A cooler than normal spring is predicted, so let’s talk about one of the most cold tolerant crops we plant. Peas can be planted early; the lore is to plant on Washington’s birthday. They germinate in soil that is only 45 degrees, and really thrive in our 50 to 60 degree days with our dramatic increase of day length in March and April.
Select a moderately sunny spot, but not one that has a baking hot sun exposure in June. Peas grow best on trellises, especially ones that use string. The little tendrils can easily wrap around string and support the vine. Do not confuse peas with beans, which need to twine around their support structures (e.g. poles, fences). I recommend a nice long row this year so that you can share your delicious harvest with the non-gardeners in your neighborhood.
What types of peas do you want to eat this year? Snow peas are the really flat pods that you typically see in Asian stir fry recipes. Snap peas are the ones with fat pods that are edible, juicy and sweet. The shelling peas are the more old fashion varieties that have to be removed from the tough pod. Though shelling peas are becoming more popular with chefs, it takes a lot of food prep time to get a quantity. Don’t forget about eating the pea vines too. Snip off the top 8 inches of a snow pea vine and use in salads or stir fries.
Consider successive plantings for bush varieties which tend to bare fruit all at once, while the taller types can usually produce for several weeks or months if you keep picking them. Check the description of the pea vines because some produce 4 foot vines and some more than six feet. That is a big trellis to build in a windy site.
Peas tolerate rather poor soils. Do not add fresh manure to the soil where you plant the peas. Perhaps add some bone meal, but don’t worry about adding a nitrogen source. Peas are a legume and can fix their own nitrogen with the help of bacteria nodules on their roots. Pea inoculant packets, which you can find in garden stores, are the freeze-dried bacteria that colonize the roots. If you haven’t planted peas before, try using the inoculant to improve germination and early growth. Either sprinkle the inoculant on the row of planted seeds before you cover them with soil, or add a teaspoon of water to the seed packet and shake the inoculant into the packet. That will coat each seed with the black powdery inoculant.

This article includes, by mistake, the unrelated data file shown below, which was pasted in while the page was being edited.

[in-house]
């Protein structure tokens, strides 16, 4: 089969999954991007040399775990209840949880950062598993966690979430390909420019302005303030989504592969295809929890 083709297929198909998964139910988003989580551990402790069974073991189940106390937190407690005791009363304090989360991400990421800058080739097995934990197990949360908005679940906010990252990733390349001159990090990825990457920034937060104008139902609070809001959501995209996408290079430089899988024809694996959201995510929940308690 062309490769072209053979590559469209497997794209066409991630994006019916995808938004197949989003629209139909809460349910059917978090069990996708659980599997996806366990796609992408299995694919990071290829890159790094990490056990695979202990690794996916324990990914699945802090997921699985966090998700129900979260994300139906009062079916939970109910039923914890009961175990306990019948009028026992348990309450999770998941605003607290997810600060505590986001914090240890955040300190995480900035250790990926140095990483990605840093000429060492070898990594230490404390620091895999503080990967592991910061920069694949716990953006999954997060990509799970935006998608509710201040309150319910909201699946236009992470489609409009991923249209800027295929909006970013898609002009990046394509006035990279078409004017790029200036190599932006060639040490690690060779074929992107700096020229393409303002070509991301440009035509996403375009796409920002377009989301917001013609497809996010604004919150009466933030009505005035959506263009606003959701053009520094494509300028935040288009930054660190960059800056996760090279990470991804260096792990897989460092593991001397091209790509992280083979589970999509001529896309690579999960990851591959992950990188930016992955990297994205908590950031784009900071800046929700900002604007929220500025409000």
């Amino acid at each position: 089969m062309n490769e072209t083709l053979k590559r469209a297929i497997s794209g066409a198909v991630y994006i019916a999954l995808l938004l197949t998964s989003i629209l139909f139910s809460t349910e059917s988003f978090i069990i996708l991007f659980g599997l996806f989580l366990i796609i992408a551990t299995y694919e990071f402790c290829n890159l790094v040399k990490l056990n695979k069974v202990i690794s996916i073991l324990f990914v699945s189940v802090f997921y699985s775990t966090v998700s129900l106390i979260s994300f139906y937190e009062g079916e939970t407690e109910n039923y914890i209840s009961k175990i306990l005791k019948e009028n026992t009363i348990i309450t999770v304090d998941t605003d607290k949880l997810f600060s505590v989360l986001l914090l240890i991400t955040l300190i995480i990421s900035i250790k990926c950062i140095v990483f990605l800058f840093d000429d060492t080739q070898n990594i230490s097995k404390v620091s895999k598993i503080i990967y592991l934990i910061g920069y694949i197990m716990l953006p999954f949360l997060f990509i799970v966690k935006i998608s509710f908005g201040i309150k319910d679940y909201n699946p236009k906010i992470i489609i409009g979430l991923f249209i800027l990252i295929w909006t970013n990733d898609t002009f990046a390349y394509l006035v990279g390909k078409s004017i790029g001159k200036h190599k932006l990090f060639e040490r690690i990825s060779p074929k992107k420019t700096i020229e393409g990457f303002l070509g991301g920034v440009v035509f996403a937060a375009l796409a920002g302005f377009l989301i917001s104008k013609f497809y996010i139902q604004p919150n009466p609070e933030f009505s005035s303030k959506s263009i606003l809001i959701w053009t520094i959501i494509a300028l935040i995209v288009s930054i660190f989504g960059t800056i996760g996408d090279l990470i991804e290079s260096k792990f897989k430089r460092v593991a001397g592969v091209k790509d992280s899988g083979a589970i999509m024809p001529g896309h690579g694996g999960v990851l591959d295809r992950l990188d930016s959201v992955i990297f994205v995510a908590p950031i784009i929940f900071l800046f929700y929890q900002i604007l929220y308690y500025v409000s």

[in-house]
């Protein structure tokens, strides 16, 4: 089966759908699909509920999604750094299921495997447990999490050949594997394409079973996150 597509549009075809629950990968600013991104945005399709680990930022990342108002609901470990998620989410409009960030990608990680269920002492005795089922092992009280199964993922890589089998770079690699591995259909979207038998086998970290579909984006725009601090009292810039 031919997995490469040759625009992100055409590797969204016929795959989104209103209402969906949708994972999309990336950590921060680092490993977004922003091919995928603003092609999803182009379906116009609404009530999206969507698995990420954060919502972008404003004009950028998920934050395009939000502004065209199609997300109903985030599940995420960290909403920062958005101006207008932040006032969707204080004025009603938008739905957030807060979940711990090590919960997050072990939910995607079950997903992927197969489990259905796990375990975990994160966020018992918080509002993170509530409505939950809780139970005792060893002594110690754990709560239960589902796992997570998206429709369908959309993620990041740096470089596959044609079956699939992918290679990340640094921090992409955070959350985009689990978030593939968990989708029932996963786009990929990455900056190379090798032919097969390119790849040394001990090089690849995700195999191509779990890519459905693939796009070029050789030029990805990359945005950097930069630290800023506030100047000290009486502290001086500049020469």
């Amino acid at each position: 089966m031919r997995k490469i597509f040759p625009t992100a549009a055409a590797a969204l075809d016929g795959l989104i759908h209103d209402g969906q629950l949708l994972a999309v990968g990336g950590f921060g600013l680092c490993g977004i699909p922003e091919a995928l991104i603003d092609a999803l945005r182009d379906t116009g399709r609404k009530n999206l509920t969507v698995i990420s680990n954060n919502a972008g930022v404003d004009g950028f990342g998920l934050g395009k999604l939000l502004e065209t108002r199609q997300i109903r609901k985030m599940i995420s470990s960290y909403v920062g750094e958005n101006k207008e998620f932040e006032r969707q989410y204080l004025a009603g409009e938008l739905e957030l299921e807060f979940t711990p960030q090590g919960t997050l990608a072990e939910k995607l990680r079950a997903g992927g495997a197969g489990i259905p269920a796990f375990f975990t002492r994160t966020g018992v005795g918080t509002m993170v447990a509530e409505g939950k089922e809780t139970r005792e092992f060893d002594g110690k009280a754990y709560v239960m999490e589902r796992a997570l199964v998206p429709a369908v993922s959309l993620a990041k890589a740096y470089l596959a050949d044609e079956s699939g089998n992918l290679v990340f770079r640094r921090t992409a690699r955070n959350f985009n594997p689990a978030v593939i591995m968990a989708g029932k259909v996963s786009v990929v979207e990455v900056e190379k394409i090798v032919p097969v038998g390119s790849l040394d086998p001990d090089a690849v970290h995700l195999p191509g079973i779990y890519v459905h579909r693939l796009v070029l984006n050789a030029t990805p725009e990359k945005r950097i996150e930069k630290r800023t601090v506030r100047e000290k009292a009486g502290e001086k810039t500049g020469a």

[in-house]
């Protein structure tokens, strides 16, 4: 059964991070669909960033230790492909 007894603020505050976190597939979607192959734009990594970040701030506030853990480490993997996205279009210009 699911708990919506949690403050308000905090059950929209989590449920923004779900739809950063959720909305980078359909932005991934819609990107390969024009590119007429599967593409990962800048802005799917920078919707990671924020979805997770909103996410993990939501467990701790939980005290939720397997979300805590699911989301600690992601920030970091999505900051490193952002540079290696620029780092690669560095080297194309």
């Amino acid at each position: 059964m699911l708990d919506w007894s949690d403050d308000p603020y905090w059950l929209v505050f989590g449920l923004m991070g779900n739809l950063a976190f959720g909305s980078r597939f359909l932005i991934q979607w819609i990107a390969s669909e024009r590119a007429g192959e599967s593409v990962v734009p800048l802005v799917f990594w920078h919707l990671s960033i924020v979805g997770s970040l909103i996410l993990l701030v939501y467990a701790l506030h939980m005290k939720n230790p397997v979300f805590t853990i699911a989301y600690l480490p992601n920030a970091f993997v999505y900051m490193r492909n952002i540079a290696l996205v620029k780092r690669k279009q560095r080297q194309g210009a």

Protect the emerging pea sprouts from bird pests with a light weight cover like a net or floating row cover. When the green shoots appear, wise birds know there is a seed swelling with sugar energy just below the surface. Those crows can wipe out a whole row in a short time.
The other pea pest to plan for is the pea weevil and its larva in the soil. The adult weevil feeds at night, so you generally won’t see it, though I have used a flashlight to inspect at times. The best prevention is to rotate where you plant peas each year. This is very important. The weevil larva are tiny and will eat the seeds, and the adults will climb up and eat the leaves and stems. Adult weevil damage on leaves looks like a scalloped edge. Expect some weevil damage even with rotating your planting, but the vines have usually grown past the damage when they reach about 10 inches.
Warm weather may bring aphids which are the other important pea pest. Aphids carry some viruses that will infect the pea vines, particularly an enation virus. Freely water your pea vines with overhead watering to wash off any little aphids that may try to set up house there. If you see a discoloring or distorted growth, remove the infected vines as the aphids will spread the virus quickly.
For harvest information, just pick and enjoy, right there in the garden. Yumm. If you have any left, then bring into the kitchen and try in a stir fry or a salad. If some pods get left on the vine and are too big and tough to eat, let the vine dry out and save the seed for next year. Peas are self pollinating and so the seeds stay true to the variety. Don’t take down the trellis when the pea vines die in July. Plant a cucumber or vining squash ( esp. tromboncino or zucchetta rampacante) start at the base of the trellis and let that grow up and produce for the rest of the summer. The legume has actually added nitrogen and improved your soil for the next crop.
Have a great February; buy your seeds, build some cloches like we discussed last month and get ready for the 2007 food growing season.